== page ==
Whoever sets about the task of converting the savages of North Devon should, however, be thoroughly surprised of the attending difficulties. He should be a man accustomed to barbarians in grain, to their manners and customs—a Moffat, a Livingstone, or a Williams. Savagery is in the blood of the Cheritons. It is a fact that a brother of the present old Christopher Cheriton, Elias by name, was even more strongly tainted than the latter with the family malady; but by some merciful dispensation of Providence, he lived and died a bachelor. Elias Cheriton resided at Whitsone [Whitestone], which is not very many miles from Nymet Rowland. Like Christopher, Elias was freeholder of land to some extent; but unlike him he had not a house or a hut to live in. He lived in a cask, with a few rags and some straw, just like a make-shift mastiff-kennel. The cask was placed under a hedge that skirted one of his own broad meadows: and it was his serious declaration that there was nothing on earth so handy as a tub to live in because one could shift it about according to the quarter, from which the wind blew.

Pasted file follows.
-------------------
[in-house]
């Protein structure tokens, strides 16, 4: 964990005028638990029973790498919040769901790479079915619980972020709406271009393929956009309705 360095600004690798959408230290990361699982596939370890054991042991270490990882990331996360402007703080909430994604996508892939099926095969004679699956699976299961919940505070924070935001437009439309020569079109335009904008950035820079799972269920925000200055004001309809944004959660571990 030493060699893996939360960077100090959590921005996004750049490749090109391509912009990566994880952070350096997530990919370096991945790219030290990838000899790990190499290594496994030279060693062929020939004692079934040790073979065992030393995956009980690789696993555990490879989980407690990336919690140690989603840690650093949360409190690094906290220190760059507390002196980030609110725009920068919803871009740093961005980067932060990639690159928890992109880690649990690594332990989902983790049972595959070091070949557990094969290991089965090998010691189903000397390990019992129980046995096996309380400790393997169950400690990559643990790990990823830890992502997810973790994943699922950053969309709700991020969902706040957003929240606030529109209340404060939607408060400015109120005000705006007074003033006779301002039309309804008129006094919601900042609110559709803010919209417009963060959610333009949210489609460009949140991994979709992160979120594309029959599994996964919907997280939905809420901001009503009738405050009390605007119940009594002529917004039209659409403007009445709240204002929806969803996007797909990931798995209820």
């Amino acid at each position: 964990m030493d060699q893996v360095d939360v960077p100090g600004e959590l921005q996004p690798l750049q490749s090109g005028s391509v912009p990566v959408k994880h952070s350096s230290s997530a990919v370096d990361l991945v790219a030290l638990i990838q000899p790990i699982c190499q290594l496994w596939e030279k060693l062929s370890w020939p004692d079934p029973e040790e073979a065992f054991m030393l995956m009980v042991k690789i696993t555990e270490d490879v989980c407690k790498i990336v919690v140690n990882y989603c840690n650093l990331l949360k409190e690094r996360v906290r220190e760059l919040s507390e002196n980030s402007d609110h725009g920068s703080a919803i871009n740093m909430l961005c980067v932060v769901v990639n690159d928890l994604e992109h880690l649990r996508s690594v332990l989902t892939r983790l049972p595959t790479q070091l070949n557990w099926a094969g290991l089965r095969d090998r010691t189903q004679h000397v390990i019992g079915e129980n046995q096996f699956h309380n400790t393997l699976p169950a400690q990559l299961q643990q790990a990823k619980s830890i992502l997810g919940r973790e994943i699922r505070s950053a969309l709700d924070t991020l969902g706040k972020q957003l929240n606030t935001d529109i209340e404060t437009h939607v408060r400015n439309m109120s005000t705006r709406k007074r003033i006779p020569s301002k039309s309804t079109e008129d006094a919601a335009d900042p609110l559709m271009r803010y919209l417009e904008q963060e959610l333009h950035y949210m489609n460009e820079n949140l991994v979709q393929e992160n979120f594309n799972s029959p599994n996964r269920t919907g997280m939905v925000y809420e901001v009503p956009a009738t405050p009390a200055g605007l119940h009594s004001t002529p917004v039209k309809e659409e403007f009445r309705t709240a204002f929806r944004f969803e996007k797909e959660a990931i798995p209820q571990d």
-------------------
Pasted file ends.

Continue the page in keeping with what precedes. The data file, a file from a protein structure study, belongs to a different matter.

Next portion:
Elias, however, though he neglected his land, was famous for rearing poultry—making caves and breeding-places for them in the earth all round about the spot where his gipsy kettle was slung, and where he sometimes cooked the meat he ate; and when he died, which is no more than two years back, 
he was able to leave to his dear brother Christopher between three and four hundred pounds. Of the five-and-thirty or forty acres owned by the Cheriton savages, not a fifth part is under cultivation; it being their practice to grow no more than suffices for their personal consumption, and that only in the way of potatoes and cabbages, and a little wheat which they dry and grind for themselves. They breed a few sheep—a mere dozen or so. They hire no labourers, the whole family engaging in the necessary field-work; the females helping at the plough, assisted by an old horse and a bull. 

The animal I have just mentioned was out of work when I saw him, and taking his ease in a field; but, as though determined that all their belongings should be in keeping with their savage selves—the horned brute has the reputation of being the most vicious and dangerous bull in the county. The only way of getting him to work yoked with the old horse is to envelop his head and shoulders in a sack; and even then he needs to be pretty sharply watched, lest in his blind malice he should wickedly prod his equine comrade through his sackcloth hood. They are proud of their bull, those wild Devonians. He has never slept under cover since his calfhood, one of the damsels informed me; and she showed me out in the open the tree to which the creature was tethered at nights, all withered and barren in consequence